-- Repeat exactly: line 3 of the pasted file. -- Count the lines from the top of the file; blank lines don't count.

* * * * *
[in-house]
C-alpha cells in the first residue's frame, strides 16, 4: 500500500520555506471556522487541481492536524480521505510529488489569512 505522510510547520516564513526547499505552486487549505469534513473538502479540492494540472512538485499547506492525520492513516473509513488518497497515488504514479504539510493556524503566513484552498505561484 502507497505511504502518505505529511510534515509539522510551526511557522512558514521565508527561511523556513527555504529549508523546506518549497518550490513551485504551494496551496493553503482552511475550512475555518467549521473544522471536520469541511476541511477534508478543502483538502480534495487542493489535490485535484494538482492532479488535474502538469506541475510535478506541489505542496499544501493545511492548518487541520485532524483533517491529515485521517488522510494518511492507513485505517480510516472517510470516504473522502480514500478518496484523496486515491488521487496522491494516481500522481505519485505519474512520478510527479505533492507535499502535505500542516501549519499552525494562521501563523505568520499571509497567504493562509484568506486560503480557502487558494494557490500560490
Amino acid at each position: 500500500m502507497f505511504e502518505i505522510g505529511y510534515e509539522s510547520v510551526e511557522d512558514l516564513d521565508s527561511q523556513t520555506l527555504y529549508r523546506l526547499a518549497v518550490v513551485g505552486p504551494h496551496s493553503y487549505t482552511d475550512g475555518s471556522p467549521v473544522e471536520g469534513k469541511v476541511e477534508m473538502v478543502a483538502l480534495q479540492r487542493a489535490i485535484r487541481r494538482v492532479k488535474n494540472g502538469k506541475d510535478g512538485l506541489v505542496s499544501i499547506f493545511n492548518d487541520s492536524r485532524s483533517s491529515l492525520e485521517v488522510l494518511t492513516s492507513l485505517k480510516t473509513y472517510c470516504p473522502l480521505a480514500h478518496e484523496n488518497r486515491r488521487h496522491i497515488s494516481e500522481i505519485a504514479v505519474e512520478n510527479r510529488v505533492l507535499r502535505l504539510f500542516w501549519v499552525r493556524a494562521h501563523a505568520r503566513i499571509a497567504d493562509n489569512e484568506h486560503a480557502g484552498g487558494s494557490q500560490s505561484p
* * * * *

Amino acid at each position: 500500500m502507497f505511504e502518505i505522510g505529511y510534515e509539522s510547520v510551526e511557522d512558514l516564513d521565508s527561511q523556513t520555506l527555504y529549508r523546506l526547499a518549497v518550490v513551485g505552486p504551494h496551496s493553503y487549505t482552511d475550512g475555518s471556522p467549521v473544522e471536520g469534513k469541511v476541511e477534508m473538502v478543502a483538502l480534495q479540492r487542493a489535490i485535484r487541481r494538482v492532479k488535474n494540472g502538469k506541475d510535478g512538485l506541489v505542496s499544501i499547506f493545511n492548518d487541520s492536524r485532524s483533517s491529515l492525520e485521517v488522510l494518511t492513516s492507513l485505517k480510516t473509513y472517510c470516504p473522502l480521505a480514500h478518496e484523496n488518497r486515491r488521487h496522491i497515488s494516481e500522481i505519485a504514479v505519474e512520478n510527479r510529488v505533492l507535499r502535505l504539510f500542516w501549519v499552525r493556524a494562521h501563523a505568520r503566513i499571509a497567504d493562509n489569512e484568506h486560503a480557502g484552498g487558494s494557490q500560490s505561484p